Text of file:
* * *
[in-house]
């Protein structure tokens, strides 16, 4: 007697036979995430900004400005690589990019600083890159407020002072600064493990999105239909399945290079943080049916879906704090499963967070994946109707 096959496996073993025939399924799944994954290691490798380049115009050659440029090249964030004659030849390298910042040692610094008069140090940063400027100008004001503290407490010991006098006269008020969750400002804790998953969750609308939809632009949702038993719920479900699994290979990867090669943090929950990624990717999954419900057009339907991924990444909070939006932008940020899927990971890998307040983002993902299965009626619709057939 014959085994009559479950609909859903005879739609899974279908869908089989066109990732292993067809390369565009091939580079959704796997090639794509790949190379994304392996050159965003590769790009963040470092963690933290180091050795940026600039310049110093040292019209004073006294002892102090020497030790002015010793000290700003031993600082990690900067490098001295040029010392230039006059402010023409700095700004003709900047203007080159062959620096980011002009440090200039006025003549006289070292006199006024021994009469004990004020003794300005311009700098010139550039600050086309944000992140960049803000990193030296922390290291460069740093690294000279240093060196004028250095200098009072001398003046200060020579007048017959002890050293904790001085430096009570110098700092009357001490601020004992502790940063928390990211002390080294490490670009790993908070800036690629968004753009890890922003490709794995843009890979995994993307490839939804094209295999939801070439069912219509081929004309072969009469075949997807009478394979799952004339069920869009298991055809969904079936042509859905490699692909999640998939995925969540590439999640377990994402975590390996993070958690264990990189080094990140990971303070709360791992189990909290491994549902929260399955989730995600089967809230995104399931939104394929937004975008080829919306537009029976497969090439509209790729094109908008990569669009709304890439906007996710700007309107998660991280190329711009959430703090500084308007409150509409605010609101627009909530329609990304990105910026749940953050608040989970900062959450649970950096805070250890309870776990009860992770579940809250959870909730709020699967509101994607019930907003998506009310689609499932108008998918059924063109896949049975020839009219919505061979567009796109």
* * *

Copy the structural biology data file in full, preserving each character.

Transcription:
[in-house]
């Protein structure tokens, strides 16, 4: 007697036979995430900004400005690589990019600083890159407020002072600064493990999105239909399945290079943080049916879906704090499963967070994946109707 096959496996073993025939399924799944994954290691490798380049115009050659440029090249964030004659030849390298910042040692610094008069140090940063400027100008004001503290407490010991006098006269008020969750400002804790998953969750609308939809632009949702038993719920479900699994290979990867090669943090929950990624990717999954419900057009339907991924990444909070939006932008940020899927990971890998307040983002993902299965009626619709057939 014959085994009559479950609909859903005879739609899974279908869908089989066109990732292993067809390369565009091939580079959704796997090639794509790949190379994304392996050159965003590769790009963040470092963690933290180091050795940026600039310049110093040292019209004073006294002892102090020497030790002015010793000290700003031993600082990690900067490098001295040029010392230039006059402010023409700095700004003709900047203007080159062959620096980011002009440090200039006025003549006289070292006199006024021994009469004990004020003794300005311009700098010139550039600050086309944000992140960049803000990193030296922390290291460069740093690294000279240093060196004028250095200098009072001398003046200060020579007048017959002890050293904790001085430096009570110098700092009357001490601020004992502790940063928390990211002390080294490490670009790993908070800036690629968004753009890890922003490709794995843009890979995994993307490839939804094209295999939801070439069912219509081929004309072969009469075949997807009478394979799952004339069920869009298991055809969904079936042509859905490699692909999640998939995925969540590439999640377990994402975590390996993070958690264990990189080094990140990971303070709360791992189990909290491994549902929260399955989730995600089967809230995104399931939104394929937004975008080829919306537009029976497969090439509209790729094109908008990569669009709304890439906007996710700007309107998660991280190329711009959430703090500084308007409150509409605010609101627009909530329609990304990105910026749940953050608040989970900062959450649970950096805070250890309870776990009860992770579940809250959870909730709020699967509101994607019930907003998506009310689609499932108008998918059924063109896949049975020839009219919505061979567009796109």